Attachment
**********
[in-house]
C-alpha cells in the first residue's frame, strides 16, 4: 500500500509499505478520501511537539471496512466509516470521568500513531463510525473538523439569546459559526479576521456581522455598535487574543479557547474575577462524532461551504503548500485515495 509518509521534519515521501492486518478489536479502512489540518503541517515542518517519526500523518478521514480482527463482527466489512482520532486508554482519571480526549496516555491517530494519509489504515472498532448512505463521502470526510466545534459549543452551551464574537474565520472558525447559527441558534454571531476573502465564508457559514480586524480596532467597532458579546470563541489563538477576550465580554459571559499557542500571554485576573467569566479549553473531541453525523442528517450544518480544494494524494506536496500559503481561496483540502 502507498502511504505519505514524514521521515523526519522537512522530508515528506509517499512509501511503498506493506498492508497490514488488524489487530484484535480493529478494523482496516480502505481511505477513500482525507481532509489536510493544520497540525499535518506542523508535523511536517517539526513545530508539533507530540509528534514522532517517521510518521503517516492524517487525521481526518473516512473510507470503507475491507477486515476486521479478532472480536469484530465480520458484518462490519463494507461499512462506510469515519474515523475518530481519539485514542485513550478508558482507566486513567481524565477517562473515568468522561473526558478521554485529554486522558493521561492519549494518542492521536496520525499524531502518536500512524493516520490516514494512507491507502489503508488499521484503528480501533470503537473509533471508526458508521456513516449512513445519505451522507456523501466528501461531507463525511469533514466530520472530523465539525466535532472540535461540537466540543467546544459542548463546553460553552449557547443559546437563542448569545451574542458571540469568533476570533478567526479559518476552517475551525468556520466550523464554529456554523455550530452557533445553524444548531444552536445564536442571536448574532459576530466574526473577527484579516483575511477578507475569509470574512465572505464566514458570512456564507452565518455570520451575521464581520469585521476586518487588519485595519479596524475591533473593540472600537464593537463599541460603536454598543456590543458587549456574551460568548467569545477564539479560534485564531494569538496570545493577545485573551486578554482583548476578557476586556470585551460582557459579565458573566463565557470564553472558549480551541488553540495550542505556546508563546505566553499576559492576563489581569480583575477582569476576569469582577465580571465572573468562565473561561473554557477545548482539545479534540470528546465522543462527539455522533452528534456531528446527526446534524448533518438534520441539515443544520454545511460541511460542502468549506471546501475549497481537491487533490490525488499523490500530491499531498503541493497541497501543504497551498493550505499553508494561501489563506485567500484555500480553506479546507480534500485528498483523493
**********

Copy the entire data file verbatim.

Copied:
[in-house]
C-alpha cells in the first residue's frame, strides 16, 4: 500500500509499505478520501511537539471496512466509516470521568500513531463510525473538523439569546459559526479576521456581522455598535487574543479557547474575577462524532461551504503548500485515495 509518509521534519515521501492486518478489536479502512489540518503541517515542518517519526500523518478521514480482527463482527466489512482520532486508554482519571480526549496516555491517530494519509489504515472498532448512505463521502470526510466545534459549543452551551464574537474565520472558525447559527441558534454571531476573502465564508457559514480586524480596532467597532458579546470563541489563538477576550465580554459571559499557542500571554485576573467569566479549553473531541453525523442528517450544518480544494494524494506536496500559503481561496483540502 502507498502511504505519505514524514521521515523526519522537512522530508515528506509517499512509501511503498506493506498492508497490514488488524489487530484484535480493529478494523482496516480502505481511505477513500482525507481532509489536510493544520497540525499535518506542523508535523511536517517539526513545530508539533507530540509528534514522532517517521510518521503517516492524517487525521481526518473516512473510507470503507475491507477486515476486521479478532472480536469484530465480520458484518462490519463494507461499512462506510469515519474515523475518530481519539485514542485513550478508558482507566486513567481524565477517562473515568468522561473526558478521554485529554486522558493521561492519549494518542492521536496520525499524531502518536500512524493516520490516514494512507491507502489503508488499521484503528480501533470503537473509533471508526458508521456513516449512513445519505451522507456523501466528501461531507463525511469533514466530520472530523465539525466535532472540535461540537466540543467546544459542548463546553460553552449557547443559546437563542448569545451574542458571540469568533476570533478567526479559518476552517475551525468556520466550523464554529456554523455550530452557533445553524444548531444552536445564536442571536448574532459576530466574526473577527484579516483575511477578507475569509470574512465572505464566514458570512456564507452565518455570520451575521464581520469585521476586518487588519485595519479596524475591533473593540472600537464593537463599541460603536454598543456590543458587549456574551460568548467569545477564539479560534485564531494569538496570545493577545485573551486578554482583548476578557476586556470585551460582557459579565458573566463565557470564553472558549480551541488553540495550542505556546508563546505566553499576559492576563489581569480583575477582569476576569469582577465580571465572573468562565473561561473554557477545548482539545479534540470528546465522543462527539455522533452528534456531528446527526446534524448533518438534520441539515443544520454545511460541511460542502468549506471546501475549497481537491487533490490525488499523490500530491499531498503541493497541497501543504497551498493550505499553508494561501489563506485567500484555500480553506479546507480534500485528498483523493